Let $f:(-\infty, 1) \to \mathbb{R}$ be a function, $f(x)=e^x+ln(1-x)$.

Find $n \in \mathbb{N}$ such that the error when approximating $e^{1.1}+\ln(1.1)$ by their Taylor polynomial $T_{n,f,0}(x)$, with $n < 0.0001$.

I'm really confused and I have no idea where to start.

I know that $f(x)=T_{n,f,0}(x)+R_{n}(x)$ where $R_{n}(x)$ is the reminder of the Taylor polynomial.

$e^{1.1}+\ln(1.1)=(1-\frac{x^3}{6}-\frac{5 x^4}{24}-\frac{23 x^5}{120}-...)-n$ Where $n$ is the given error?

Sorry if this is so confusing but I'm really lost!

  • $\begingroup$ Should "$t \in \mathbb{N}$" be "$n \in \mathbb{N}$"? $\endgroup$ – angryavian Nov 23 '18 at 21:29
  • $\begingroup$ Yes! I got confused with another problem. I will fix it now. $\endgroup$ – Moria Nov 23 '18 at 21:30
  • $\begingroup$ Don't just blindly replace all $t$s with $n$s; now $n < 0.0001$ does not make any sense. Presumably you want to find $n$ such that the error of the Taylor polynomial $T_{n,f,0}$ is $< 0.0001$. $\endgroup$ – angryavian Nov 23 '18 at 21:32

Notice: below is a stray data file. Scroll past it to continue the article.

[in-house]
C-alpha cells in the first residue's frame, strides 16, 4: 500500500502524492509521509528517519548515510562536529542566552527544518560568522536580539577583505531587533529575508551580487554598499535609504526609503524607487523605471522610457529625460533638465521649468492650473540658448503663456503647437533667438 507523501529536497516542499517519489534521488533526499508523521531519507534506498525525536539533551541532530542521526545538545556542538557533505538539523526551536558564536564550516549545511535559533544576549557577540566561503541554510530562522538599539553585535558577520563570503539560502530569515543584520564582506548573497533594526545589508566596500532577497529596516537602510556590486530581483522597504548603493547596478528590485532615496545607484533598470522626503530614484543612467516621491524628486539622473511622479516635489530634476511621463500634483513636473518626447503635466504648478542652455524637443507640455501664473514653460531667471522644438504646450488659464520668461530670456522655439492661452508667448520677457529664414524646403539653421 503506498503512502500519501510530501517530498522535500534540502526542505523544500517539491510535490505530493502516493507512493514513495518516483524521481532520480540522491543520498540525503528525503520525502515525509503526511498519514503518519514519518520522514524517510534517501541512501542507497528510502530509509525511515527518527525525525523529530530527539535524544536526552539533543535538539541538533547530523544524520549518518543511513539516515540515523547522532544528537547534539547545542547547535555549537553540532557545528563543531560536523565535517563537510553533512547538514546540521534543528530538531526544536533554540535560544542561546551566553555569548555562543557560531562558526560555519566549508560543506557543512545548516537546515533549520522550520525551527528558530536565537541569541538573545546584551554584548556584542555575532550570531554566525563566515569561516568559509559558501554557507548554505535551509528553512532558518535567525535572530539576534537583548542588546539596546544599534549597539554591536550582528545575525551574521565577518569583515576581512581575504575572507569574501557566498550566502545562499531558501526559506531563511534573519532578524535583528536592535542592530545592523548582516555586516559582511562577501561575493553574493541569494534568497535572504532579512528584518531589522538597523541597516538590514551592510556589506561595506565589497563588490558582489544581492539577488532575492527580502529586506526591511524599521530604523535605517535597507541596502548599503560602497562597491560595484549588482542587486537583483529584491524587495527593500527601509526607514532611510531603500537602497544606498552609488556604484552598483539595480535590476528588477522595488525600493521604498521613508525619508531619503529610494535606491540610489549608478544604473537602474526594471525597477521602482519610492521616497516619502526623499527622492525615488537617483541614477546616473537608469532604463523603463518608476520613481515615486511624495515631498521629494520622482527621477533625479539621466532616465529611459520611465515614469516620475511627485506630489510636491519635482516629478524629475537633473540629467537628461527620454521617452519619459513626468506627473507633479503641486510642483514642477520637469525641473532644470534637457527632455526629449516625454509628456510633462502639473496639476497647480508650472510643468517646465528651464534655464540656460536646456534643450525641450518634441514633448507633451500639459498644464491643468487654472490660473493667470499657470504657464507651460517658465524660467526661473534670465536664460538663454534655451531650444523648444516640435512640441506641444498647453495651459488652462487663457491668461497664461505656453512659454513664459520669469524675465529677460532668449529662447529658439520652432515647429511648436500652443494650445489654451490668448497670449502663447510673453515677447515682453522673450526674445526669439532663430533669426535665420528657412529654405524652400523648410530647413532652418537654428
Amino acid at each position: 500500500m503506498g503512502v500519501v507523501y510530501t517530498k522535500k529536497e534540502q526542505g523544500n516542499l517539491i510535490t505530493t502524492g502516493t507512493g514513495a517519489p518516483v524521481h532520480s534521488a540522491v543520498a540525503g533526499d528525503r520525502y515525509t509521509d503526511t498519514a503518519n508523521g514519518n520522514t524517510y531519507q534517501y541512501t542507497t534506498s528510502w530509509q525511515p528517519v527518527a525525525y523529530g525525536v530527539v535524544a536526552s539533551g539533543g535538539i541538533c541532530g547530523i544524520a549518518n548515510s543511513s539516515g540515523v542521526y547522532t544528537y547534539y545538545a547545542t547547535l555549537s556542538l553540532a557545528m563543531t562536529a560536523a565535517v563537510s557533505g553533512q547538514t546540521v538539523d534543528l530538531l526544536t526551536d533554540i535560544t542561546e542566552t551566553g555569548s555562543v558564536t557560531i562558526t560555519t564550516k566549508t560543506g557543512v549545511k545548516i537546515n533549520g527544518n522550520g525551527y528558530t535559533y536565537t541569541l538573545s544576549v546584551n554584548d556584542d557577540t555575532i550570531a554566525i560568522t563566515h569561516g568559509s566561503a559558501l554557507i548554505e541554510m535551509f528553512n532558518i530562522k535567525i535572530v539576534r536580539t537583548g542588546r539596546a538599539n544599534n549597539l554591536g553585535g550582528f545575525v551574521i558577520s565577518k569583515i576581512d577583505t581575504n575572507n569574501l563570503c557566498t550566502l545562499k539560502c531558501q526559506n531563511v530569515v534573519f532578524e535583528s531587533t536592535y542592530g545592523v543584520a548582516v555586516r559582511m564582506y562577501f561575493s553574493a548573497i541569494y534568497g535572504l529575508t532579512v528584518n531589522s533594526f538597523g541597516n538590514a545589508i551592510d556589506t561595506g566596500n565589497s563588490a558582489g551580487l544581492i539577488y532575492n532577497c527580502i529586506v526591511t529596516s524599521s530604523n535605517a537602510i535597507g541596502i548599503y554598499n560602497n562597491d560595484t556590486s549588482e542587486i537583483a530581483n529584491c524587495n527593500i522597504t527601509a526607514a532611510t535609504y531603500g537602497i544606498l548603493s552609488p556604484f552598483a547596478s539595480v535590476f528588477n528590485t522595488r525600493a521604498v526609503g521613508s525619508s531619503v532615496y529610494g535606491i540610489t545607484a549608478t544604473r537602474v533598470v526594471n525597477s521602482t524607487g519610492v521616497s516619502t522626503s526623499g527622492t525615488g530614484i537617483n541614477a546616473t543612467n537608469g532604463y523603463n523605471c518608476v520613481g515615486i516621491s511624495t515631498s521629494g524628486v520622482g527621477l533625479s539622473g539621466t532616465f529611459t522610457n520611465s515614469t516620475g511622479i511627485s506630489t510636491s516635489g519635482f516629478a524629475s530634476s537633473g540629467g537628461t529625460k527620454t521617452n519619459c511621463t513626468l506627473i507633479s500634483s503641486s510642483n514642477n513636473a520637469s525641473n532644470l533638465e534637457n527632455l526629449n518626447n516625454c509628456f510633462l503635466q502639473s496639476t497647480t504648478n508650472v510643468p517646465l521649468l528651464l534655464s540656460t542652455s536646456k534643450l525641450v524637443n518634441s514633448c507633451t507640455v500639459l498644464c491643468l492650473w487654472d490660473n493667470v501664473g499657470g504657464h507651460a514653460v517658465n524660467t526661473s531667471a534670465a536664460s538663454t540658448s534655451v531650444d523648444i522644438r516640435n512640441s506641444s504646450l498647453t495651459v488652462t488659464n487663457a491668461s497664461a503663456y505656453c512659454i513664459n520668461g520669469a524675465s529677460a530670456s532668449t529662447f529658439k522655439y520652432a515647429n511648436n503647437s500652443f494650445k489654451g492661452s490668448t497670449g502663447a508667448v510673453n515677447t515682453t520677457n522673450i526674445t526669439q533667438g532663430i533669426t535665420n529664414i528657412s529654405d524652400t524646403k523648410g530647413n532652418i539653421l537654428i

• $\begingroup$ It must be a typo, it was written like that in an old exam. But that's what I have to do and I literally have no idea where to start. $\endgroup$ – Moria Nov 23 '18 at 21:37

Your $f(x)$ does not match the function you are asked to form the Taylor series of because it has $\ln (1-x)$ and the $e^x$ term is $0.1$, not $1.1$ when $x=0.1$. Your Taylor series is not correct-it should have an $x$ on the left, and the Taylor series of $e^{1+x}+\ln(1+x)$ is not what you have shown-at $x=0$ it should be $e$, not $1$.

Once you get the right Taylor series, $n$ is the number of terms you need to keep to get the error at $x=0.1$ to be less than $0.0001$. You can look up the remainder term of the Taylor series, which will be $0.1^{n+1}$ times the $n+1^{st}$ derivative of the function. You can bound the $n+1^{st}$ derivative in the interval $[0,0.1]$ and evaluate the upper bound for the error this gives you.

  • $\begingroup$ Thank you!! I'll have to ask my teacher about it. It was written like that in an old exam. Now it's clearer how to solve this problem. $\endgroup$ – Moria Nov 23 '18 at 22:04

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